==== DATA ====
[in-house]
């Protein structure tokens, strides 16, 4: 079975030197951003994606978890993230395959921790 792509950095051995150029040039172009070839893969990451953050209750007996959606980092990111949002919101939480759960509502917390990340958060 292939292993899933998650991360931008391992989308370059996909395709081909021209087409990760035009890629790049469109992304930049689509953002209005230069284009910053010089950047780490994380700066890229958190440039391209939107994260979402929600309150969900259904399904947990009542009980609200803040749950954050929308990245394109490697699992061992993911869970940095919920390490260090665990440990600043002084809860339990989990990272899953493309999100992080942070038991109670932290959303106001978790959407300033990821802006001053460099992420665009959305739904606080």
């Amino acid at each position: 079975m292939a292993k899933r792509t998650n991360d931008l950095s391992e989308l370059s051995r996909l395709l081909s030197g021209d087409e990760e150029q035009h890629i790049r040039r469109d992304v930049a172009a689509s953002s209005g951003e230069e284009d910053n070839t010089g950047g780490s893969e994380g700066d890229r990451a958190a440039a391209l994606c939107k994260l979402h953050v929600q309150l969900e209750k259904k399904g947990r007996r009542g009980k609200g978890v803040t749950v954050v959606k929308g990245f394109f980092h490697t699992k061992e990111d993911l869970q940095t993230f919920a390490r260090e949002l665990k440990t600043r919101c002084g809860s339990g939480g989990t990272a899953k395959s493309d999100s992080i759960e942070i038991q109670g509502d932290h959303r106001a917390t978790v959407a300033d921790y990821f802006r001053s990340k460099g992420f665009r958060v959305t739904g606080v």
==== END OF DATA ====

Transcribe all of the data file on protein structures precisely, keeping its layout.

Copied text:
[in-house]
């Protein structure tokens, strides 16, 4: 079975030197951003994606978890993230395959921790 792509950095051995150029040039172009070839893969990451953050209750007996959606980092990111949002919101939480759960509502917390990340958060 292939292993899933998650991360931008391992989308370059996909395709081909021209087409990760035009890629790049469109992304930049689509953002209005230069284009910053010089950047780490994380700066890229958190440039391209939107994260979402929600309150969900259904399904947990009542009980609200803040749950954050929308990245394109490697699992061992993911869970940095919920390490260090665990440990600043002084809860339990989990990272899953493309999100992080942070038991109670932290959303106001978790959407300033990821802006001053460099992420665009959305739904606080």
């Amino acid at each position: 079975m292939a292993k899933r792509t998650n991360d931008l950095s391992e989308l370059s051995r996909l395709l081909s030197g021209d087409e990760e150029q035009h890629i790049r040039r469109d992304v930049a172009a689509s953002s209005g951003e230069e284009d910053n070839t010089g950047g780490s893969e994380g700066d890229r990451a958190a440039a391209l994606c939107k994260l979402h953050v929600q309150l969900e209750k259904k399904g947990r007996r009542g009980k609200g978890v803040t749950v954050v959606k929308g990245f394109f980092h490697t699992k061992e990111d993911l869970q940095t993230f919920a390490r260090e949002l665990k440990t600043r919101c002084g809860s339990g939480g989990t990272a899953k395959s493309d999100s992080i759960e942070i038991q109670g509502d932290h959303r106001a917390t978790v959407a300033d921790y990821f802006r001053s990340k460099g992420f665009r958060v959305t739904g606080v």